Having read Feyland: The Dark Realm, I was pulled right back into the story with this sequel, although I believe it would make sense to anyone who hadn’t read the first book in this series first. This young adult book really speaks to all ages, from pre-teen on up.

Jennet and Tam Linn are the only ones who can keep an immersive video game from opening the crack between their world and the Realm of Faerie. Their world feels slightly futuristic and has a realistic approach to the peer issues teens face, all while entertaining the reader with a story that includes video-gaming, sword fights, and fairy kings. As well, the relationship between Jennet and Tam Linn is very appropriate and perfectly timed with the story.

Honestly, I buy the whole premise of Feyland. It’s an imaginative and engrossing story that I highly recommend. I understand there will be one more installment to this story and I will be purchasing it as soon as it becomes available.

You can find more information about this book on the author’s website:

posted by Laurie Ryan

Guest Blog by Linda Shook – The Almighty Clothesline

Guest-blogging today is a friend Lavada and I met through Tacoma Reader’s Group, which is the largest and oldest reader’s group in the U.S. Linda has been an inspirational support to us  as authors, and we’re also delighted to call her friend. She has a great sense of humor, as evidenced by her ready laugh and quotes like this one she posted on her website:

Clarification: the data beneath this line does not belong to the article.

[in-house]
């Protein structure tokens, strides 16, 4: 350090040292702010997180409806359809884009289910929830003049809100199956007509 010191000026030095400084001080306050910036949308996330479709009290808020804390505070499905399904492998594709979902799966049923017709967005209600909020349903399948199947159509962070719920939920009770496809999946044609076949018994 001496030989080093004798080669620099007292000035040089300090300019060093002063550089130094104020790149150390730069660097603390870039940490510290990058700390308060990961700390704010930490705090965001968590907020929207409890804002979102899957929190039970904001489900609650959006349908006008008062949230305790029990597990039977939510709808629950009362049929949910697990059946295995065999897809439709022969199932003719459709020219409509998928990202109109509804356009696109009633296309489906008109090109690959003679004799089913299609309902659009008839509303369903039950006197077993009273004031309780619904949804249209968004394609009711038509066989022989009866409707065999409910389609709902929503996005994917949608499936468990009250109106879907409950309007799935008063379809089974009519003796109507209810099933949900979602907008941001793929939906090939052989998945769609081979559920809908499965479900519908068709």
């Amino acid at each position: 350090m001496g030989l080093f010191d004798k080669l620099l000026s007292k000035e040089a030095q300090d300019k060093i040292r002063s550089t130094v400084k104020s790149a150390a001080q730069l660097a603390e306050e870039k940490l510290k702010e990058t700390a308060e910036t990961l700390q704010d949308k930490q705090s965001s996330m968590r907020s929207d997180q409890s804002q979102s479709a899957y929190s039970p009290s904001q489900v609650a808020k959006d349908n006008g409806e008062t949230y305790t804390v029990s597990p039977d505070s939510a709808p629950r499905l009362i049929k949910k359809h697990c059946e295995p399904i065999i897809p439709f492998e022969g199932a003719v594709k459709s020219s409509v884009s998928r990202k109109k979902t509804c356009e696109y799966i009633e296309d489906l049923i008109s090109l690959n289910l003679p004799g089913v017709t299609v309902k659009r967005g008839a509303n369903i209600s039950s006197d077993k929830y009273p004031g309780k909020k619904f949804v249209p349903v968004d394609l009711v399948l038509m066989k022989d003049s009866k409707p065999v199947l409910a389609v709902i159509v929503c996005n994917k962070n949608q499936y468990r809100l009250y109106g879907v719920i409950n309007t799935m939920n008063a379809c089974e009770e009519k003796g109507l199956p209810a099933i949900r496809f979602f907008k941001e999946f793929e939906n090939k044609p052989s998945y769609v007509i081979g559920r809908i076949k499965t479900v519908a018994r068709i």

“I hate housework! You make the beds, you do the dishes, and six months later you have to start all over again!”
**Joan Rivers**

I love it! 🙂 Well, without further ado, please welcome today’s guest-blogger, Linda Shook.

The Almighty Clothesline

“A clothesline was a news forecast, to neighbors passing by. There were no secrets you could keep, when clothes were hung to dry.”

Last summer, my grand daughter and I spent a Saturday morning driving around visiting various yard sales. I was down to the last $8.00 that I had allotted for this adventure, when we stopped at this big older home, with so much stuff set out, it would take hours to check it all out.  As I walked up their driveway, I spotted a treasure (at least in my mind). 

 It was a genuine umbrella type clothesline.  Now there’s a rule here in the mobile home park where I live~NO OUTDOOR CLOTHESLINES!  But I have a private back yard and I’ve always felt it wouldn’t be a problem for me to have one secreted in the back yard behind my house, not visible in anyway from the street. My neighbors never use their back yards so they wouldn’t be bothered by one either. There’s full sun all day~a perfect spot!